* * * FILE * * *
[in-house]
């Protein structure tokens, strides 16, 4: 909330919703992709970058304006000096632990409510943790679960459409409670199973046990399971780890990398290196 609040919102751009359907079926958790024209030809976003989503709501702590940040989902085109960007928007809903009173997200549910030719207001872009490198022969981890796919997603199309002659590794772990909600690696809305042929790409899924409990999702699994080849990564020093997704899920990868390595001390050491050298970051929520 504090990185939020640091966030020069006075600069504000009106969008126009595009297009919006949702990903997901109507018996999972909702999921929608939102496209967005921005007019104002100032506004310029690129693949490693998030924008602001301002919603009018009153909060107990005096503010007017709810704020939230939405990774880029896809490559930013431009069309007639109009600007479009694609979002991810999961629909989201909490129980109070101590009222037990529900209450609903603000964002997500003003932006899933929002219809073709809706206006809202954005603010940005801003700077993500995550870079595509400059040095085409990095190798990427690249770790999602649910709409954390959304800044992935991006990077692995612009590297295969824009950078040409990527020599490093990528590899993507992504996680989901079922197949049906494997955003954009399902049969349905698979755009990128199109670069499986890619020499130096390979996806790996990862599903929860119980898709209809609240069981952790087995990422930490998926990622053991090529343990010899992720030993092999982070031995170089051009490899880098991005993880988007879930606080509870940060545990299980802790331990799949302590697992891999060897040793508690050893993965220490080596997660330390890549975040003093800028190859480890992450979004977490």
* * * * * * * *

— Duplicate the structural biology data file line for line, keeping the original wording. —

[in-house]
């Protein structure tokens, strides 16, 4: 909330919703992709970058304006000096632990409510943790679960459409409670199973046990399971780890990398290196 609040919102751009359907079926958790024209030809976003989503709501702590940040989902085109960007928007809903009173997200549910030719207001872009490198022969981890796919997603199309002659590794772990909600690696809305042929790409899924409990999702699994080849990564020093997704899920990868390595001390050491050298970051929520 504090990185939020640091966030020069006075600069504000009106969008126009595009297009919006949702990903997901109507018996999972909702999921929608939102496209967005921005007019104002100032506004310029690129693949490693998030924008602001301002919603009018009153909060107990005096503010007017709810704020939230939405990774880029896809490559930013431009069309007639109009600007479009694609979002991810999961629909989201909490129980109070101590009222037990529900209450609903603000964002997500003003932006899933929002219809073709809706206006809202954005603010940005801003700077993500995550870079595509400059040095085409990095190798990427690249770790999602649910709409954390959304800044992935991006990077692995612009590297295969824009950078040409990527020599490093990528590899993507992504996680989901079922197949049906494997955003954009399902049969349905698979755009990128199109670069499986890619020499130096390979996806790996990862599903929860119980898709209809609240069981952790087995990422930490998926990622053991090529343990010899992720030993092999982070031995170089051009490899880098991005993880988007879930606080509870940060545990299980802790331990799949302590697992891999060897040793508690050893993965220490080596997660330390890549975040003093800028190859480890992450979004977490």